Tuesday, March 19, 2013

The Sizzling Fajita Effect

The summer before my Junior year in college, I waited tables at Chili's in order to buy my girlfriend, Mary Beth Maxwell, an engagement ring. I saved money by killing my body with Post Toasties for breakfast, PBJs for lunch and either Smack Ramen or a box of Mac and Cheese for dinner (Jillian Michaels would have kicked my butt!).

On one particular, busy, and rough night...one of those nights when I was ready to hang up my table serving career...I brought out a large tray of sizzling fajitas! The "joint was hopping" that night so all the tray holders were occupied by my fellow servers, but I had tables to turn and time was of the essence. I quickly sat my tray on a waist-high ledge used to separate the different seating areas. There is a reason Chili's has tray holders. The narrow ledge failed to provide a wide enough base to support the large tray and so balance was not an option! They tray was going somewhere, either to the left or to the right. The tray, along with the sizzling fajitas, cascaded off the ledge. My cat-like...no, my sloth like reflexes along with my carnivore instincts kicked-in and I heroically saved the sizzling fajita platter by grabbing it with my bare hand. Chili's names it "Sizzling Fajitas" for a reason. I may have saved the beef that night, but it left its mark. My point with this story, outside of trying to grab your attention, is not to promote my mad-serving skills (obviously) but to draw attention to the pivotal moments in life.

As I wrote: The tray was going somewhere, either to the left or to the right. There are pivotal moments in our life when balance is no longer a option, where both/and morph into either/or, when we have one of two mutually exclusive choices to make:
  • To invest fully in saving the marriage or to withdraw emotionally.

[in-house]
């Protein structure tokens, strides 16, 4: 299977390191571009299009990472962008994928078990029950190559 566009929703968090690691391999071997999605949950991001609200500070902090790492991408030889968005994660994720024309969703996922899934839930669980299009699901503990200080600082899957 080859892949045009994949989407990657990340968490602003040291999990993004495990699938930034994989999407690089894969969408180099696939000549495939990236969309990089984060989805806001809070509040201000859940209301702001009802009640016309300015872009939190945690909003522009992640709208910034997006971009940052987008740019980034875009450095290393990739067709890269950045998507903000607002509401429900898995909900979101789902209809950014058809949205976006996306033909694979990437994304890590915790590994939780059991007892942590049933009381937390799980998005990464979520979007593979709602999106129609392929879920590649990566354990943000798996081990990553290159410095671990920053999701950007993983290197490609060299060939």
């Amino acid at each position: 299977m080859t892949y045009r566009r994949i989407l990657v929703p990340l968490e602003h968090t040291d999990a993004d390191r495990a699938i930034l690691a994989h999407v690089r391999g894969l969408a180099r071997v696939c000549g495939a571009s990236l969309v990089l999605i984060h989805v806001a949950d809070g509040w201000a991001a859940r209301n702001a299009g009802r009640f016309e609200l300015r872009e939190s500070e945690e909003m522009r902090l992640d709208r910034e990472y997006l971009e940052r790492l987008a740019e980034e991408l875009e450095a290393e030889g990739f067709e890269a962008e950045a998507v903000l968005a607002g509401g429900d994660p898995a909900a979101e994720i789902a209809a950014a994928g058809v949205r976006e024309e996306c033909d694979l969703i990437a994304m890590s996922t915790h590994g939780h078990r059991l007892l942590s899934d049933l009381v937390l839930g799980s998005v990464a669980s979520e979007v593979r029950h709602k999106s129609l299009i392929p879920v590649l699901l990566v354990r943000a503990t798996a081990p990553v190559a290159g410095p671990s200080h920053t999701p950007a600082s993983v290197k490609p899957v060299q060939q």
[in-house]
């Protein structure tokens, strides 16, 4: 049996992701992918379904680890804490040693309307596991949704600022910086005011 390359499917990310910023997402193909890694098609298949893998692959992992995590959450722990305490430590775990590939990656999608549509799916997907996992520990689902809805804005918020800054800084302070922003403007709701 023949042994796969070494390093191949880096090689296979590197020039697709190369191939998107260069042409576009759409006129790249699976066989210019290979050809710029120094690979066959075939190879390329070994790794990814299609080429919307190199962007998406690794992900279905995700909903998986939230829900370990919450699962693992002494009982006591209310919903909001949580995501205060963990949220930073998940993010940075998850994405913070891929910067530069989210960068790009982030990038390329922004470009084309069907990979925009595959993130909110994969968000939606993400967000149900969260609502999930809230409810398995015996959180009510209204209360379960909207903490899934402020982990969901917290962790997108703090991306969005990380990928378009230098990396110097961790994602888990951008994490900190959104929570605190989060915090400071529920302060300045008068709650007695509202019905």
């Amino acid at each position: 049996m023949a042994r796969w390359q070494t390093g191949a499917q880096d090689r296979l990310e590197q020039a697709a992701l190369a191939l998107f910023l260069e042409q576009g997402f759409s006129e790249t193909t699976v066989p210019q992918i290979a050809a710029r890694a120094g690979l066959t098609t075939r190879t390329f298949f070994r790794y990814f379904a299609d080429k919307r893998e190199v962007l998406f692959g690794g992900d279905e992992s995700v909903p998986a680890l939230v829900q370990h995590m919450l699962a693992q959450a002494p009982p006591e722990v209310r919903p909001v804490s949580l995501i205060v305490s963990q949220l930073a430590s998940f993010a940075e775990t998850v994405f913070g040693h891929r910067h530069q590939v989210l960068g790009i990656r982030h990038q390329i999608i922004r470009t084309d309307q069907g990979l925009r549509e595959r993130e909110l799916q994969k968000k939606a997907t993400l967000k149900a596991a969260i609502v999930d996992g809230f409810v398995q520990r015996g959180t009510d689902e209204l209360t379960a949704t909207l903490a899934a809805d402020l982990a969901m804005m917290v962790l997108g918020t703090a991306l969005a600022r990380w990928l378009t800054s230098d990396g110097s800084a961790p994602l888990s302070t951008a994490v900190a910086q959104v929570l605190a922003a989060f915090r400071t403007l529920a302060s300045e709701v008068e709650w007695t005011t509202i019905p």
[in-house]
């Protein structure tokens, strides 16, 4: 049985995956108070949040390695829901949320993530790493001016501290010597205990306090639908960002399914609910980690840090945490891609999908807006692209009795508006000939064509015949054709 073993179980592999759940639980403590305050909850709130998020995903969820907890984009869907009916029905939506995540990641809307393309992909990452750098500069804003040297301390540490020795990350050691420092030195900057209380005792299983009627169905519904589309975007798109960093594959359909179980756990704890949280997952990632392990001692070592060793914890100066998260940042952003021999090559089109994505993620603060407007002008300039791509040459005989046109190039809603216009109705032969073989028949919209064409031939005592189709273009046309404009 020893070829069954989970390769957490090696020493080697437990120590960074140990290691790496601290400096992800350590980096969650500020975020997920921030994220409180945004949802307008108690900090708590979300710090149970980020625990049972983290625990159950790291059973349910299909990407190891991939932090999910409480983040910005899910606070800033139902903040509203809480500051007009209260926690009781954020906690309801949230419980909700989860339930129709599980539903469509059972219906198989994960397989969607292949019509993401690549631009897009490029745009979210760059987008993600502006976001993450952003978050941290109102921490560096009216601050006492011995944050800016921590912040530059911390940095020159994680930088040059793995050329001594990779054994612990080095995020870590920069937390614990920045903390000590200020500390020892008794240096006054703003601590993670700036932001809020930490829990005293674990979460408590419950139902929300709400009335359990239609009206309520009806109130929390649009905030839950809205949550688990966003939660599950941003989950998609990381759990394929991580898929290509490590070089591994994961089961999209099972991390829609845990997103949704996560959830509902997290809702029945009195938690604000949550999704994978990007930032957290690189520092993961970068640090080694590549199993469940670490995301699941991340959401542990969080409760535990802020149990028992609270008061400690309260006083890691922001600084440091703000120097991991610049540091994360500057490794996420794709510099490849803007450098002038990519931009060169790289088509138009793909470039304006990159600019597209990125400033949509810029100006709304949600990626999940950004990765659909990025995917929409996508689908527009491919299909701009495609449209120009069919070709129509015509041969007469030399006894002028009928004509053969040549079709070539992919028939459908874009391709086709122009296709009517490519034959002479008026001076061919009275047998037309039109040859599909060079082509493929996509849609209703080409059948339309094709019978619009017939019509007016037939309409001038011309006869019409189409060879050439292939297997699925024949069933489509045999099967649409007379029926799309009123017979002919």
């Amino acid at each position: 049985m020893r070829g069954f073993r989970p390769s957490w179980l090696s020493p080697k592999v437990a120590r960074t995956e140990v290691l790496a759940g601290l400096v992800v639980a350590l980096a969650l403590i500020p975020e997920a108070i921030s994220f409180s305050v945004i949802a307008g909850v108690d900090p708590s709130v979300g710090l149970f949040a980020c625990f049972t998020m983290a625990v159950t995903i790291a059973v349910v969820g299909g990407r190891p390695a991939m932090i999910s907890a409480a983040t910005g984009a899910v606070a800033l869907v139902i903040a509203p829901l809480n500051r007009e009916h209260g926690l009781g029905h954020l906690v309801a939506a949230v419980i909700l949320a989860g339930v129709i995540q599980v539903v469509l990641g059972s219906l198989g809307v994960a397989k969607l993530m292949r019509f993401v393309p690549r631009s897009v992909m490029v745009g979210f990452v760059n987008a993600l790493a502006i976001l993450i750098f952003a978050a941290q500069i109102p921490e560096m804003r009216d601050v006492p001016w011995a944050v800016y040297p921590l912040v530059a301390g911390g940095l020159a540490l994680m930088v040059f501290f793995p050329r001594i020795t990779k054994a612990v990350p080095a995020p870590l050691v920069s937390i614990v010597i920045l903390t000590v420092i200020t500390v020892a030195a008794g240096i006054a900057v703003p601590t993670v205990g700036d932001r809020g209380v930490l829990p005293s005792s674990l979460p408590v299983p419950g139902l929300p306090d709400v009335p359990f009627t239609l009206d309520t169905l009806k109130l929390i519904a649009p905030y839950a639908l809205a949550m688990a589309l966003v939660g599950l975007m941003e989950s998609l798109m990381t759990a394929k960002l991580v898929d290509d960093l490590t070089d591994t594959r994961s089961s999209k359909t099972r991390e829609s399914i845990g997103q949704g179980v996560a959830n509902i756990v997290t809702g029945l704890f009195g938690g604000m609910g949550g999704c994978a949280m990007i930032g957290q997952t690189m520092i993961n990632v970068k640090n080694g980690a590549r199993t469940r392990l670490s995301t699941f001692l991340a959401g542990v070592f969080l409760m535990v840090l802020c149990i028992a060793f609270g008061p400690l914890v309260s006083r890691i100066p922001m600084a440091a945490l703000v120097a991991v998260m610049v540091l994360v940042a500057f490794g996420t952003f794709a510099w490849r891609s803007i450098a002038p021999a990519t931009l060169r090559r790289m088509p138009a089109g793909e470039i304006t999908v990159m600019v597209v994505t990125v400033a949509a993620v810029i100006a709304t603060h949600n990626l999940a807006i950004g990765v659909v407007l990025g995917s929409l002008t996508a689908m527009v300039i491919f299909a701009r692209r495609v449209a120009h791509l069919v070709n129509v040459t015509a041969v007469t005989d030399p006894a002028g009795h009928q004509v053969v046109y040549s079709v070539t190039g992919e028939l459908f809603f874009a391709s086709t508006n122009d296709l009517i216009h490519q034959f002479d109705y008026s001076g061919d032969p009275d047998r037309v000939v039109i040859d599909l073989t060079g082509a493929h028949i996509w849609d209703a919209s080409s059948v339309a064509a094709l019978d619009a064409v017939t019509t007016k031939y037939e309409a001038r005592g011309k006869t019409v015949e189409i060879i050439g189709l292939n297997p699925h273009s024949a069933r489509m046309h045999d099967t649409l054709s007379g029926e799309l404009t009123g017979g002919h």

• To ask for help in fighting an addiction or to go on as if nothing is wrong.
  • To let cancer kill your spirit along with your body or to show the world how to die.
  • To take responsibility for your sinful choices and start the difficult journey of restoration or to believe the lie, "You are too far gone."
  • To "check-out" of church life after losing a key staff member or to invest more, knowing your talents and energy are needed more now than before.
  • To take the higher paying job at the expense of your family or to simplify your life in order to protect your family.
  • To stay in the unhealthy relationship because you are afraid you will find no one else or to end it even though you are terrified of being alone.
  • To take the first step toward mending a broken friendship by saying you are sorry and asking for forgiveness or letting hurt and pain kill it for good.
In all of these scenarios, the tray is going one way or the other! Early in its existence the First Church faced a pivotal moment of its own.

Jesus was no longer dead, and his first followers saw it first-hand. Jesus promised to send God's Spirit to help them declare what they had seen. Jesus, as Jesus does, is true to his word. The Spirit lights up Pentecost, the first followers of Jesus preach, and 3000 people get baptized. The church enters the world stage with a BANG! Five out of 5 Church growth gurus say, "Success!" And, the First Church was just getting started. In the next episode, John and Peter heal a guy who has never walked in his life and then share Jesus with the gawking crowd. The success and threat of the Jesus Message provokes anxiety in the Jewish leaders, so they arrest Peter and John and put them on trial. The officials threaten Peter and John to keep their Jesus mouths shut but release them because they fear the crowd.  Here enters the pivotal moment.